Hey, I got good news for you, brothers and sisters. God will help you. God will give you the wisdom, the direction, the insight, and whatever other resources your soul needs for this to make you better and not better.

But there is a condition and it is a very important condition. Verse six, let him ask in faith with no doubting for the one who doubts is like a wave of the sea that is driven and tossed by the wind. That person should not suppose that he or she will receive anything from the Lord because that's a double minded man and they are unstable in all their ways. What James is saying is that when you go through trials, you can't hedge your bets. Tony Evans, the pastor, says that a lot of us have a mutual fund approach to trust in God.

Here's what he means by that. If you've ever invested in the stock market, you know a mutual fund is a way of spreading out your investment risk. Instead of putting all your money into one company, which could either go really good or really bad, a mutual fund spreads out your investment over dozens and hundreds of companies so that if one of those companies fails, you will make it up with the others.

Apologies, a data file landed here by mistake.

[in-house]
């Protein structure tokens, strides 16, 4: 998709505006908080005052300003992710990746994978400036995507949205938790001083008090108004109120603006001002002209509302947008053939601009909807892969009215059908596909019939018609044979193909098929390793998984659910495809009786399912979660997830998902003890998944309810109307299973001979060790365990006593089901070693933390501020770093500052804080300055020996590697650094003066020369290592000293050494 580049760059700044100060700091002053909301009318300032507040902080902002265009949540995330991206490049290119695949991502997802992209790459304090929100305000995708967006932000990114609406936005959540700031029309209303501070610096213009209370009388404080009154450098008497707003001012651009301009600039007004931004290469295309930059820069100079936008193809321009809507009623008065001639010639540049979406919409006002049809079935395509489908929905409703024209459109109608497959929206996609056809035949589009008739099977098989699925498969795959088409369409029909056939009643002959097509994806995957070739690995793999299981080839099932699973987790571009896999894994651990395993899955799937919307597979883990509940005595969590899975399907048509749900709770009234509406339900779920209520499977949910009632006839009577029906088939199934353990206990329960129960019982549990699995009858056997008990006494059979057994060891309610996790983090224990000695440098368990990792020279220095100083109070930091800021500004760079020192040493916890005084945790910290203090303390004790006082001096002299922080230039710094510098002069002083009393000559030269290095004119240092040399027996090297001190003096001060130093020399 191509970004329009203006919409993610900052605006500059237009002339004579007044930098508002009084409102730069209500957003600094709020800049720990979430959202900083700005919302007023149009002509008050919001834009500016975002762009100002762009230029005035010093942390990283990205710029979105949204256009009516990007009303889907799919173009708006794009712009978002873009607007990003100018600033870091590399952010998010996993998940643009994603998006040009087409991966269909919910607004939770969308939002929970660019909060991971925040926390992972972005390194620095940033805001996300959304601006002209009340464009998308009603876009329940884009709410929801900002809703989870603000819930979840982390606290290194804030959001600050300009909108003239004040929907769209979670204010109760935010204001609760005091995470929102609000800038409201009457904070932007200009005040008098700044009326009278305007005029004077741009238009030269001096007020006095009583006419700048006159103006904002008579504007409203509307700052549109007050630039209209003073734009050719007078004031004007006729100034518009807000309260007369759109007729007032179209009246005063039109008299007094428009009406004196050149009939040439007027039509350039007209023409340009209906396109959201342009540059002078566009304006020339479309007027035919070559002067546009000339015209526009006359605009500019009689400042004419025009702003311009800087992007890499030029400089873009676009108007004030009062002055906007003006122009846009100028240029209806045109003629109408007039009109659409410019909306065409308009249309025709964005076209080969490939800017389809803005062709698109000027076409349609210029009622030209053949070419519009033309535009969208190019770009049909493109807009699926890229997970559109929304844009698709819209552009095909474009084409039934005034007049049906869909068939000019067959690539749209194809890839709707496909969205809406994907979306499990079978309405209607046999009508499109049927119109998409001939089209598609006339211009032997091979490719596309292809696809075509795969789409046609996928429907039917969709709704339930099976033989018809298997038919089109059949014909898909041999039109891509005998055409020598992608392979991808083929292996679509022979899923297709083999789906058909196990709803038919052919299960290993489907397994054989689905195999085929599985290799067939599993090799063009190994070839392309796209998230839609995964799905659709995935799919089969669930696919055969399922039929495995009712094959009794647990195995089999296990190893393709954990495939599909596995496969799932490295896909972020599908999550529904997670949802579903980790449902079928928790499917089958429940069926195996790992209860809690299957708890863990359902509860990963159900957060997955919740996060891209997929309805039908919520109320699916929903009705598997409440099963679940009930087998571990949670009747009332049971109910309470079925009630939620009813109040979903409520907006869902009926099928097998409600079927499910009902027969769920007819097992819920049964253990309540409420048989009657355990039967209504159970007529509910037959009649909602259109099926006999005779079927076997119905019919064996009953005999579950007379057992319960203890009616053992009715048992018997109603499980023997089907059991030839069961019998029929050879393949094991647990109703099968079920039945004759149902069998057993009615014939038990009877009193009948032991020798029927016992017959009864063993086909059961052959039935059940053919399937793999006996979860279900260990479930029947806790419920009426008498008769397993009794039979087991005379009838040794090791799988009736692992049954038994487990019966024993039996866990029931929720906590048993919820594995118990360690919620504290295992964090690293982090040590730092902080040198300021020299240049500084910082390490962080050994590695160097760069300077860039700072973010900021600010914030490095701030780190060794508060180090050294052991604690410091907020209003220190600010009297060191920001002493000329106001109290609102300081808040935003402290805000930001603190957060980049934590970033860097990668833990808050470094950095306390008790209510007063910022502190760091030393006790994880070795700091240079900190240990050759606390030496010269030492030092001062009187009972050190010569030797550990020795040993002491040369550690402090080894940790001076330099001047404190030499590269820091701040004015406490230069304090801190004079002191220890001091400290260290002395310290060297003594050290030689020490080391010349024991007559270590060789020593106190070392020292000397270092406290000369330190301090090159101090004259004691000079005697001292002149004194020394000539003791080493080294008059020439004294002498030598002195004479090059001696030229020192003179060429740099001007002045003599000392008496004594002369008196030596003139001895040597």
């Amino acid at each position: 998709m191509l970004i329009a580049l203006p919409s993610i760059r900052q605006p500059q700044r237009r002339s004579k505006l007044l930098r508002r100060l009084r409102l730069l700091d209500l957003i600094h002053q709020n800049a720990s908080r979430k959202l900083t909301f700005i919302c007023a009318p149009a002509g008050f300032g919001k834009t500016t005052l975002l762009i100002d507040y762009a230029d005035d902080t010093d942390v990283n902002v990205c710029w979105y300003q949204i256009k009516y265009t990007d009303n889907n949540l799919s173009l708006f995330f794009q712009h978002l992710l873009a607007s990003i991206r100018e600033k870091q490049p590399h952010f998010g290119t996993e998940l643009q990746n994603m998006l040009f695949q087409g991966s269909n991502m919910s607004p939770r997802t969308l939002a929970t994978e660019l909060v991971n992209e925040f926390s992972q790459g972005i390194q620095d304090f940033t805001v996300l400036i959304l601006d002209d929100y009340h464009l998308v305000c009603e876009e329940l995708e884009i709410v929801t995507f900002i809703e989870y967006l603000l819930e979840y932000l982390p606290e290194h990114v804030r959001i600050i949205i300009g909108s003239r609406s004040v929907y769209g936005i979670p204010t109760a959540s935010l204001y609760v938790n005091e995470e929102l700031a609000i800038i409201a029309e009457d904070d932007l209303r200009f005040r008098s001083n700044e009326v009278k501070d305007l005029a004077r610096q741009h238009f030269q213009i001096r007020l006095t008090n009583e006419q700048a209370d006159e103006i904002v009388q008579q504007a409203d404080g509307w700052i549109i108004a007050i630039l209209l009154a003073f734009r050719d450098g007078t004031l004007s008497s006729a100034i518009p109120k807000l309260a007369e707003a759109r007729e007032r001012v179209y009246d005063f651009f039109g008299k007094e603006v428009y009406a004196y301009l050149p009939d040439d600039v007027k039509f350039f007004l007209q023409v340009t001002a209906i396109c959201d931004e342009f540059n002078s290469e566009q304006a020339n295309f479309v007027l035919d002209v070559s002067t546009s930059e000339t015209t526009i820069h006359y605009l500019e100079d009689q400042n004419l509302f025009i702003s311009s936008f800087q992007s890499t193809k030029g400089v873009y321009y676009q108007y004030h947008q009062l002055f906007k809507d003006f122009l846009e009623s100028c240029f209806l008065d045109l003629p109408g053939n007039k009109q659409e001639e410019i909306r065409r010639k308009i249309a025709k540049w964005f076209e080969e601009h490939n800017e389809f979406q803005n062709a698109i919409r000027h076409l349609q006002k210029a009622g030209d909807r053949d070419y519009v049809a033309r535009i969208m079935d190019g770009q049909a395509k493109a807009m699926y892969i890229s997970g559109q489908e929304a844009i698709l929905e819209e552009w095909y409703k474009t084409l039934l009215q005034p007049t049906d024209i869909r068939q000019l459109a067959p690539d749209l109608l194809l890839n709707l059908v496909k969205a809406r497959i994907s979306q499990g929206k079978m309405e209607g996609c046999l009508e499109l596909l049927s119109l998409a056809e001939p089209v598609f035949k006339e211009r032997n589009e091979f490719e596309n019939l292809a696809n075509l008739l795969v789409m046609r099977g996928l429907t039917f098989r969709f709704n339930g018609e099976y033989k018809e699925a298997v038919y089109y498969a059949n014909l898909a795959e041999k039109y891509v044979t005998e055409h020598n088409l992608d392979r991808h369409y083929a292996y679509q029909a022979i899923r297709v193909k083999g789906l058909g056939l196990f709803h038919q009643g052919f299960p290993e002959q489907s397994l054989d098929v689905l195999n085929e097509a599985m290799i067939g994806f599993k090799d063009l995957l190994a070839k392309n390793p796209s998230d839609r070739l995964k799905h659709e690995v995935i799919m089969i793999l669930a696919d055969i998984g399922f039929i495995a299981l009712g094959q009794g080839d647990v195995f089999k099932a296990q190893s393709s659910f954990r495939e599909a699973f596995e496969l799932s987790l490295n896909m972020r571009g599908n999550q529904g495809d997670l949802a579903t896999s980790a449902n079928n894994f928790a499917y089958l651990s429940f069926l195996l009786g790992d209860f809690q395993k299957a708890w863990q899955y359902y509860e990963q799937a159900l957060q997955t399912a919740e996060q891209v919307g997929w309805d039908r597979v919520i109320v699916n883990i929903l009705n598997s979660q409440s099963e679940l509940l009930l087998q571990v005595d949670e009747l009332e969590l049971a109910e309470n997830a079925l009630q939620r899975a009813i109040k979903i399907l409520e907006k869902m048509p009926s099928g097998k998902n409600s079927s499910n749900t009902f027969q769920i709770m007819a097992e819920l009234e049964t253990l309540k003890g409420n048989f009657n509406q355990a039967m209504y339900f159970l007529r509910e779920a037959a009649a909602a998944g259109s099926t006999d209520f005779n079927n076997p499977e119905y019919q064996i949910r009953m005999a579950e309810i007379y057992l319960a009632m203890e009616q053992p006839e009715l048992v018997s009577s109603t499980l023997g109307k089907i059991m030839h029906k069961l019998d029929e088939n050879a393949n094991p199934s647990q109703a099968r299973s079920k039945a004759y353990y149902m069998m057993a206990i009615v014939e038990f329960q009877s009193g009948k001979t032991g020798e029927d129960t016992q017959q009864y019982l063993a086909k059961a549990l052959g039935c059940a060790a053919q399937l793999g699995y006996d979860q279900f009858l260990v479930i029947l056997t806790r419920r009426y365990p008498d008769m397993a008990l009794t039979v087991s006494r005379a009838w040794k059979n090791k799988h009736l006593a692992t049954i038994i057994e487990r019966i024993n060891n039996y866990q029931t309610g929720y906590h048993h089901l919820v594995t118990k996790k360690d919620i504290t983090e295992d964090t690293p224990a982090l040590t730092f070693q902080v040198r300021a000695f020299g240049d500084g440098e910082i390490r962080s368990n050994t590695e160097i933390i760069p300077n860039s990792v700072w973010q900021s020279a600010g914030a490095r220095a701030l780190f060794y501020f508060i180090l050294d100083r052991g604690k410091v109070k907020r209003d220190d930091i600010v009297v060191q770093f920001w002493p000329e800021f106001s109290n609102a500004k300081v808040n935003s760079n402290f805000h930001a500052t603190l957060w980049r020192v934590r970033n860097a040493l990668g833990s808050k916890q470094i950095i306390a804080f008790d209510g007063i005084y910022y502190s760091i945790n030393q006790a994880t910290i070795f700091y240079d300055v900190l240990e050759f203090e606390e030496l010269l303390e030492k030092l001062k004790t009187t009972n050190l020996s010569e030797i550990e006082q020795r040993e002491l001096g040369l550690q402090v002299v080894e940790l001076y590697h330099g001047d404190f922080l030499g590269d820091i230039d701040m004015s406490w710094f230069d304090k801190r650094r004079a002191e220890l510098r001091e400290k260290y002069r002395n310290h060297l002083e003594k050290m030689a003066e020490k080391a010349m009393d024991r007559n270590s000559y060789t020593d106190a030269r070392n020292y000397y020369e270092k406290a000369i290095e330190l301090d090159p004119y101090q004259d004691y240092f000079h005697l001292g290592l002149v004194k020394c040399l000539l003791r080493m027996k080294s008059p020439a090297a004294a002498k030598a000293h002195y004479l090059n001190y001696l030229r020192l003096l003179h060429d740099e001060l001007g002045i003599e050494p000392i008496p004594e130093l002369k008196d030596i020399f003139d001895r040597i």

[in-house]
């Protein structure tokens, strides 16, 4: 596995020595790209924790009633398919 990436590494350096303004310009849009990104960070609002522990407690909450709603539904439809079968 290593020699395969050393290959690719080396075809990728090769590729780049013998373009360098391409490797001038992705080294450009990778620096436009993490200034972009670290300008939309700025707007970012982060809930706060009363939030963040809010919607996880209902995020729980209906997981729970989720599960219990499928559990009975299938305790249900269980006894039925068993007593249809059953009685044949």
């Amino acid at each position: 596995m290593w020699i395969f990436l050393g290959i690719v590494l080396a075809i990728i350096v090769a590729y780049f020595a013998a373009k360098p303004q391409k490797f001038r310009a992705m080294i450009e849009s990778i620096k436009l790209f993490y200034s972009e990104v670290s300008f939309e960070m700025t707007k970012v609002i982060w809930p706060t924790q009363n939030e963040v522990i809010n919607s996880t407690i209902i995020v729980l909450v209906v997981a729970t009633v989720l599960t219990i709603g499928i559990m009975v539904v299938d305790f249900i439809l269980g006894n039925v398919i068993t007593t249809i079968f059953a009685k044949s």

You may not get the spike, you know, that you would get if you just put all your chips on one company, but it's a way of mitigating your risk. That is fine as an investment strategy, but it will not work in your relationship with God. If you're going to receive any help from God, you've got to lean all your confidence in him and do things his way. Some of you look at me and you're like, well, God's not helping me in my situation. Well, my first question to you is going to be, have you leaned all your hope into him? Because if not, you should not suppose that you will receive anything from the Lord because you are di-psychos. You are di-psychos with God.